If one lesson is to be learned from this mistake, it’s the importance of having a “red team” of critical analysts challenging assumptions and offering alternative explanations for opponents’ behaviour. It was Blair’s failing, along with the wider intelligence community, that the intelligence was not questioned and no-one pondered why Iraq might not wish to reveal its weakness in this regard.Link:https://theconversation.com/chilcot-scolds-britains-intelligence-community-for-its-role-in-the-iraq-war-62078? (https://theconversation.com/chilcot-scolds-britains-intelligence-community-for-its-role-in-the-iraq-war-62078?utm_medium=email&utm_campaign=Latest%20from%20The%20Conversation%20 for%20July%207%202016%20-%205188&utm_content=Latest%20from%20The%20Conversation%20f or%20July%207%202016%20-%205188+CID_f614f8afd09fdbe56b50c835a3e79ebd&utm_source=campaign_monitor_uk&utm_term=the%20intelligence%20communitys%20failure s)

davidbfpo
07-11-2016, 10:26 PM
Hat tip to WoTR for this American author's commentary on intelligence after Chilcot, admittedly with an American application and he ends with:
There are no U.S. government reports that can compare with the Chilcot report. This truly stands out as a well-written, apolitical, and bluntly honest assessment of government policy, offering a great source of research for defense analysts everywhere. It probably will not change anyone’s mind about the invasion of Iraq, but it should motivate members of the national security enterprise to reconsider how they look at the general threat of adversarial countries and their developing WMD programs in context with regional stability and international relations policy.Link:http://warontherocks.com/2016/07/chilcot-and-the-opening-old-wounds-on-wmd-intel/

Azor
07-12-2016, 01:24 AM
From a short article by an academic and he concludes:Link:https://theconversation.com/chilcot-scolds-britains-intelligence-community-for-its-role-in-the-iraq-war-62078? (https://theconversation.com/chilcot-scolds-britains-intelligence-community-for-its-role-in-the-iraq-war-62078?utm_medium=email&utm_campaign=Latest%20from%20The%20Conversation%20 for%20July%207%202016%20-%205188&utm_content=Latest%20from%20The%20Conversation%20f or%20July%207%202016%20-%205188+CID_f614f8afd09fdbe56b50c835a3e79ebd&utm_source=campaign_monitor_uk&utm_term=the%20intelligence%20communitys%20failure s)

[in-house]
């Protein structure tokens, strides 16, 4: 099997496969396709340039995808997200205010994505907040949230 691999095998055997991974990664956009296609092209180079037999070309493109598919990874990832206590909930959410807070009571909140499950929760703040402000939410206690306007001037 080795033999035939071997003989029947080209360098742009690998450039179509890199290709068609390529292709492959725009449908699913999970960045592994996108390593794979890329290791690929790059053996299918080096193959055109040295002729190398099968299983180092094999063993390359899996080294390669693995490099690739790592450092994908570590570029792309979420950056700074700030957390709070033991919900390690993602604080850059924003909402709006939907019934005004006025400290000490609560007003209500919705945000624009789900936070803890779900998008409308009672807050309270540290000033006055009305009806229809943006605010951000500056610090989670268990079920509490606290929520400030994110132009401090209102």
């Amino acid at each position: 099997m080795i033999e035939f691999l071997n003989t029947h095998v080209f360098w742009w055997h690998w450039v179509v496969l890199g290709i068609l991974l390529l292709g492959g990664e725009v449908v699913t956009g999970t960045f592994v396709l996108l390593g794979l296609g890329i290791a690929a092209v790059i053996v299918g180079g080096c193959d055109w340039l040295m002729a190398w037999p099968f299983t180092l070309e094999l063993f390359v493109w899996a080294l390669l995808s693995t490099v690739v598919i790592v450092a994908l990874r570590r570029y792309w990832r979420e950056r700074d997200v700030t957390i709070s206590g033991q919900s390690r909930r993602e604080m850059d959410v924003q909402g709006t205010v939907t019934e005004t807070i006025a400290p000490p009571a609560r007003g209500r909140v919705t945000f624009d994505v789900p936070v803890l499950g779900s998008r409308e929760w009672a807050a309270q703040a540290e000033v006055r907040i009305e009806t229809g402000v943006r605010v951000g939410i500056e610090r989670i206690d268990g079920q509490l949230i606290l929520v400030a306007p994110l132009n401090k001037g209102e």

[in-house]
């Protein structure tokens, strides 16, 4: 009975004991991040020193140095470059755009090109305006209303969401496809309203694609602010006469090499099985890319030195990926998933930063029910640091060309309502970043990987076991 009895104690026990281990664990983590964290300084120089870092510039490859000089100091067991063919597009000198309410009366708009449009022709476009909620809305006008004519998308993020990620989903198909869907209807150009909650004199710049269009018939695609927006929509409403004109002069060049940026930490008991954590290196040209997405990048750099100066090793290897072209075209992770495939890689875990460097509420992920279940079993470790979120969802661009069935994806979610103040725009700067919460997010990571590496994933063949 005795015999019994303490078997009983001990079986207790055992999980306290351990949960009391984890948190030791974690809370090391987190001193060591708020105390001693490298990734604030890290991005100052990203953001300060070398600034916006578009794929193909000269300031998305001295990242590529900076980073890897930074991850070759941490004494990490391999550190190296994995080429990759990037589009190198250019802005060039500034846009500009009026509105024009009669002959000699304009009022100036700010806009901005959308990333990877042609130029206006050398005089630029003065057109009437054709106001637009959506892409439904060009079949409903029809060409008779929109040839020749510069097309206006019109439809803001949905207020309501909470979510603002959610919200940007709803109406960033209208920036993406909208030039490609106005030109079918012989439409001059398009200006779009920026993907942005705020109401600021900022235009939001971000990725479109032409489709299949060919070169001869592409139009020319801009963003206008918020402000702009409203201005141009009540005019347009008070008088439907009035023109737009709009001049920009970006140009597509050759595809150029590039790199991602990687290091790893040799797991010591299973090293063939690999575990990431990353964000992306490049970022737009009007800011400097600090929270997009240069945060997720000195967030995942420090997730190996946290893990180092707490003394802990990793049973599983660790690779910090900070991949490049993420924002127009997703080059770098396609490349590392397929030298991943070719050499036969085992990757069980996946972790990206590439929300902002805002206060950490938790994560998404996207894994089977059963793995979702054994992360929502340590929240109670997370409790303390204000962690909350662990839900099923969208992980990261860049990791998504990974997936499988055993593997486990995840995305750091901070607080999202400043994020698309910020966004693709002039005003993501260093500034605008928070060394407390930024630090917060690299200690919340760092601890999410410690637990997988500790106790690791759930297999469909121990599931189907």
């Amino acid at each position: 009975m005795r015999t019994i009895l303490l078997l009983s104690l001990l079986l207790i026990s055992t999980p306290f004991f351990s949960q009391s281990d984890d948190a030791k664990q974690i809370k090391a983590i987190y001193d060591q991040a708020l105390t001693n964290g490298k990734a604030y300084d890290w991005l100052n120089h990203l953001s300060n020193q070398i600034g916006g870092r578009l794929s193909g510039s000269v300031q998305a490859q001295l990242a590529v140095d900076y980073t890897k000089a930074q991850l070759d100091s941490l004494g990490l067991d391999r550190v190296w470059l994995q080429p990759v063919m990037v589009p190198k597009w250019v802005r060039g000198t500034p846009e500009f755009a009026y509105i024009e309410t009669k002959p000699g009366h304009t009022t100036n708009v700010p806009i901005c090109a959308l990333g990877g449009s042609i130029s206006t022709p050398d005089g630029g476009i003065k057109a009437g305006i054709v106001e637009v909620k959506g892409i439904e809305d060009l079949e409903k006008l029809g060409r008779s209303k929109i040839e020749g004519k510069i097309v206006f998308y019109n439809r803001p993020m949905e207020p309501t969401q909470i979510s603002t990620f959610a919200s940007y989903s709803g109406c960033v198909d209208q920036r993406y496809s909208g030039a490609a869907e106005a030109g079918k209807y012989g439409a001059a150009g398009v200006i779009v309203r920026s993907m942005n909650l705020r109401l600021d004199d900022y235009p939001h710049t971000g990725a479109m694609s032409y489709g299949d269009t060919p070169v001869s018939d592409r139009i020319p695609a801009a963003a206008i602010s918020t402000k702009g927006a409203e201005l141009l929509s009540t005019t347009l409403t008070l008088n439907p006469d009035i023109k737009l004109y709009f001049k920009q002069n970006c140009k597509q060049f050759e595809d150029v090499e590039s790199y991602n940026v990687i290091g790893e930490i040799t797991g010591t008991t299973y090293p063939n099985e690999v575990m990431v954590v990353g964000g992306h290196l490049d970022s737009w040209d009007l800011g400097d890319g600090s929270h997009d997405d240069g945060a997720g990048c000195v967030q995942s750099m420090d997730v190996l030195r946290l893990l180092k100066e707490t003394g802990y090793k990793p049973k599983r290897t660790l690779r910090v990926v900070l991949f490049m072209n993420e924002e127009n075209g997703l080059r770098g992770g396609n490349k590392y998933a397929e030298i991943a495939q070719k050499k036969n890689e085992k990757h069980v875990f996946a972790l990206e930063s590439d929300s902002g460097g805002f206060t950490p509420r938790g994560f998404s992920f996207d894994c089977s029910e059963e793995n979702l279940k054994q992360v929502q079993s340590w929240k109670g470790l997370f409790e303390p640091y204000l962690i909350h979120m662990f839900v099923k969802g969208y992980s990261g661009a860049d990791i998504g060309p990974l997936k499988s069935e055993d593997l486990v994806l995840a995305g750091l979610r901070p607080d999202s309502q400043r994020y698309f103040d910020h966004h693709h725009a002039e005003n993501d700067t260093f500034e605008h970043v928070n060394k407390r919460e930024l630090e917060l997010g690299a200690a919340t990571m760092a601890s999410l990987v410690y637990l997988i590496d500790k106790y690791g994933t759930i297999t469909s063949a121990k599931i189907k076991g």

Interestingly, Hussein's FBI interrogators learned the same details from him. It was a bluff to keep Iran from moving in...

davidbfpo
03-19-2017, 07:33 PM
Very few noticed this and no, it has nothing to do with the current spat over President Trump's allegations:
On 3 March 2017, the Government Communications Headquarters (GCHQ), Britain’s signals intelligence agency, announced an authorised history, written by noted signals intelligence historian John Ferris, to be published to tie in with the organisation’s centenary in 1919.Link to a commentary:http://www.historyandpolicy.org/opinion-articles/articles/gchq-a-new-authorised-history

Link to GCHQ's announcement:https://www.gchq.gov.uk/news-article/gchq-celebrate-centenary-2019

davidbfpo
11-01-2017, 07:56 PM
A curious article via Twitter by a serving GCHQ official, which opens with:
Security services across the globe struggled to keep pace with threats to public safety in the digital age, as insurgents, terrorists and criminals have moved online. Dr Paul Killworth (https://quarterly.demos.co.uk/article/issue-12/unravelling-the-tangled-web/#article-footer) considers the challenges GCHQ continue to face and argues for the need to bridge the ideological gaps between security specialists, academics and tech utopianists.
Link:https://quarterly.demos.co.uk/article/issue-12/unravelling-the-tangled-web/#article-footer

davidbfpo
12-31-2017, 12:43 PM
Copied from a 2014 post in the Snowden thread to act as an introduction to the next post:
A few weeks ago, Glenn Greenwald, while working with NBC News, revealed some details of a GCHQ presentation concerning how the surveillance organization had a "dirty tricks" group known as JTRIG -- the Joint Threat Research Intelligence Group. Now, over at The Intercept, he's revealed the entire presentation and highlighted more details about how JTRIG would seek to infiltrate different groups online and destroy people's reputations -- going way, way, way beyond just targeting terrorist groups and threats to national security.
Link:ttps://www.techdirt.com/articles/20140224/17054826340/new-snowden-doc-reveals-how-gchqnsa-use-internet-to-manipulate-deceive-destroy-reputations.shtml

davidbfpo
12-31-2017, 12:50 PM
Spotted via Twitter a PPT presentation and talk in Germany about JTRIG. The source is:
This site offers a wide variety of video and audio material distributed by the Chaos Computer ClubTheir introduction to the 31 minute talk:
The Joint Threat Research Intelligence Group (JTRIG), a unit in one of Britain’s intelligence agencies, is tasked with creating sockpuppet accounts and fake content on social media, in order to use "dirty tricks" to "destroy, deny, degrade [and] disrupt" enemies by "discrediting" them. In this talk, we reveal some of that content, in relation to infiltrating activists groups around the world, including during the Arab spring and Iranian revolution.Link:https://media.ccc.de/v/34c3-9233-uncovering_british_spies_web_of_sockpuppet_social_ media_personas

davidbfpo
01-06-2018, 10:41 PM
I am always curious when a former British "insider" publishes an article abroad. This time it is the barrister David Anderson, who until recently as the Independent Reviewer of Terrorism Legislation and the author of a review into the 2017 attacks.